Sections 18(4)(c)(i) and (iv), by exception and among others, provide that it is not necessary for a responsible party to comply with subsection 18(1) if non-compliance is necessary "to avoid prejudice to the maintenance of the law by any public body" or is "in the interests of national security", respectively. These exceptions are quite broad in their construction and could be open to interpretation. In this regard, could mass surveillance activities undertaken in the U.S., the purpose of which is to safeguard the integrity of its national security, be necessary and related to the maintenance of law, and in the interest of South Africa's national security?
On 8 September 2015, the U.S. Diplomatic Mission to South Africa issued a security message to American citizens in South Africa, based on specific and credible threat information it had received that extremists may be targeting U.S. interests in South Africa, including U.S. government facilities and other facilities identifiable with U.S. business interests. There are therefore reasonable grounds to substantiate the argument that, albeit temporarily, the national interests of both the U.S. and South Africa may be aligned.
As a result, when POPI does indeed become effective, U.S. mass surveillance activities could fall within the exceptions in sections 18(4)(c)(i) and (iv). The ends could justify the means, if the end resulted in the issuing of a security message, such as the one issued in South African on 8 September 2015. This could be the case, notwithstanding the fact that processing of personal information in respect of the exceptions is occurring outside the borders of South Africa, by a foreign government.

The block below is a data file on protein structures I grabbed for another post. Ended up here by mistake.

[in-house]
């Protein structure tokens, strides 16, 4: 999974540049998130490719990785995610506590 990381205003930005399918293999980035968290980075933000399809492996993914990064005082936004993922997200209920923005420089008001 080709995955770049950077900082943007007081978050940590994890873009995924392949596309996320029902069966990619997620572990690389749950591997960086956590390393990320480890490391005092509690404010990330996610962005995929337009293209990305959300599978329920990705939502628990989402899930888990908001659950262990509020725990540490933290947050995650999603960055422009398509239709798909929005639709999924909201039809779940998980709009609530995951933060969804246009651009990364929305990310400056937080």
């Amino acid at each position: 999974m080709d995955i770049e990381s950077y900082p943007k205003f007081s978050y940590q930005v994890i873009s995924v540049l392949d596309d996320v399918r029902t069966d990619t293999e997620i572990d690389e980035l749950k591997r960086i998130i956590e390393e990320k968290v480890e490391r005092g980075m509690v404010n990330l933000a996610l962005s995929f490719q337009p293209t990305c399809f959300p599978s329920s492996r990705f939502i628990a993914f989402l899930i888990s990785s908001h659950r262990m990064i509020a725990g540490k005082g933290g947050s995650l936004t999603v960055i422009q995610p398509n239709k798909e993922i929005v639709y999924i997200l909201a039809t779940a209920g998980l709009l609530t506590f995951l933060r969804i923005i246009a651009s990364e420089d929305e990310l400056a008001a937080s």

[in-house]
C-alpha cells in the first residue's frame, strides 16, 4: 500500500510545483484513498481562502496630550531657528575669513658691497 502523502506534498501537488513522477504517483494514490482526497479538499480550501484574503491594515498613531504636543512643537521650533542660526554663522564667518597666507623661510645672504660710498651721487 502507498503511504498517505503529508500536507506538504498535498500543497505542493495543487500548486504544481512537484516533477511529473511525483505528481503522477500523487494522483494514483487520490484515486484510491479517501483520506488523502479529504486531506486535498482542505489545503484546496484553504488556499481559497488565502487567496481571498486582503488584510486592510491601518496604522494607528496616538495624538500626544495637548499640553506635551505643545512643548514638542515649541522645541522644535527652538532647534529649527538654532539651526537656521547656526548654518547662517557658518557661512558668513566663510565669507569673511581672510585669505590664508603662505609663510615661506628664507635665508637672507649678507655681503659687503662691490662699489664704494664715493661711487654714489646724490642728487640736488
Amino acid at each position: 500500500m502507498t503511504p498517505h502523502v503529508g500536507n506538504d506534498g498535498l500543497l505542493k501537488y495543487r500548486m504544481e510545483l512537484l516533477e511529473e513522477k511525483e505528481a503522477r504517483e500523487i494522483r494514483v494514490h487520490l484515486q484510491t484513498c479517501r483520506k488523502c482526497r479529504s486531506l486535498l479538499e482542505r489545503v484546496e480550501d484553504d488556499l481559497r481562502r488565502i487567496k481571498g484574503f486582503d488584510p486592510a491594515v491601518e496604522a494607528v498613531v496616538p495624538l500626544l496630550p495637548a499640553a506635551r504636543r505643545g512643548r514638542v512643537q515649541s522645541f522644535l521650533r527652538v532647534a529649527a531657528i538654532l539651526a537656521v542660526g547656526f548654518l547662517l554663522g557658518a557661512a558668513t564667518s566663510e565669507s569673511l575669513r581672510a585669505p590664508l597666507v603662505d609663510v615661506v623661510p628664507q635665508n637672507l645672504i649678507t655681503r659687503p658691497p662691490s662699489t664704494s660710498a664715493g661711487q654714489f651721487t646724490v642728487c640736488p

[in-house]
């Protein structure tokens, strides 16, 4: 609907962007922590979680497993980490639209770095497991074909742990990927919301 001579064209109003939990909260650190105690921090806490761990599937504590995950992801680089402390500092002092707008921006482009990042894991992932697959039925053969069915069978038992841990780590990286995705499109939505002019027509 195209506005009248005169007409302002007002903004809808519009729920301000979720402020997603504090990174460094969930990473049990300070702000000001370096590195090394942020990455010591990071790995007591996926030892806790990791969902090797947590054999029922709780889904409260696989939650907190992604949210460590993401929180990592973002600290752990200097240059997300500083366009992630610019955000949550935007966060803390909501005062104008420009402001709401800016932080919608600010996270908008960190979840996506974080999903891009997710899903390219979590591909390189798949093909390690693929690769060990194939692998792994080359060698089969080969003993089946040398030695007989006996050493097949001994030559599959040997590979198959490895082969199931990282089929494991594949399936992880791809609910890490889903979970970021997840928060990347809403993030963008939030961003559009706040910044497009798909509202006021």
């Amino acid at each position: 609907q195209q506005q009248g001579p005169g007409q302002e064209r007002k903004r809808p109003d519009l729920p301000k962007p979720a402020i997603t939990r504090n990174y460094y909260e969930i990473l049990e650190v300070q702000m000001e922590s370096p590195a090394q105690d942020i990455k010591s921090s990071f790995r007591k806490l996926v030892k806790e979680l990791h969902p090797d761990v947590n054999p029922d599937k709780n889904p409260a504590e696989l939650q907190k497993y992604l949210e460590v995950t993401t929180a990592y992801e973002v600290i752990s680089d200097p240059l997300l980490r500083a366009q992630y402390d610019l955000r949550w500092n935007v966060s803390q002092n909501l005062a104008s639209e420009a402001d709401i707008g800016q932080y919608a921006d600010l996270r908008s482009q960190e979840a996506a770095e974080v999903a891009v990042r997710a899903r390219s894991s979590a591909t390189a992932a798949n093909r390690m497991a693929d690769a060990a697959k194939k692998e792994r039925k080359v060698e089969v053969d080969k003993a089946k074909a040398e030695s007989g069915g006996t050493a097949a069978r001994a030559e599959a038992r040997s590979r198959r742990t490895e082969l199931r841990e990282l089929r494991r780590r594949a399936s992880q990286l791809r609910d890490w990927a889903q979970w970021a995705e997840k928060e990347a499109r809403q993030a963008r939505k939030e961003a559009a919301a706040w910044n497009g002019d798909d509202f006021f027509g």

In the event that the South African courts find, as the CJEU found, that the U.S. does not meet the adequacy requirements, South Africa could continue to remain a destination for personal information transitioning from the EU, but the South African organisation would have to ensure that if it was then transmitting that information to a U.S. organisation, such organisation was subject to a binding agreement or binding corporate rules that would ensure that the adequacy requirements of the EU are met. This in itself appears improbable, as it is unlikely that any rule or agreement between a South African and U.S. organisation could prevent or usurp the NSA's right to intercept such information in terms of the Foreign Intelligence Surveillance Act, which is the basis for mass surveillance activities, considering the fact that U.S. technology companies, such as Yahoo, are compelled to monitor foreign targets on behalf of the NSA.
In the event that South African courts find that U.S. mass surveillance activities fall within the national security exception in sections 18(4)(c)(i) and (iv) of the POPI Act, this may result in the EU identifying South Africa as being unable to meet the adequacy requirements of the UK Data Protection Directive 95/46 because of the inherent conflict and result in personal information from the EU not transitioning to South Africa.
In either circumstance, it appears that the very rationale of the POPI Act may have been eroded by the CJEU judgment. Until the U.S. and the EU address the adequacy requirements in the UK Data Protection Directive 95/46, the POPI Act may not have the effect we all hoped for, at least from a cross-border perspective anyway.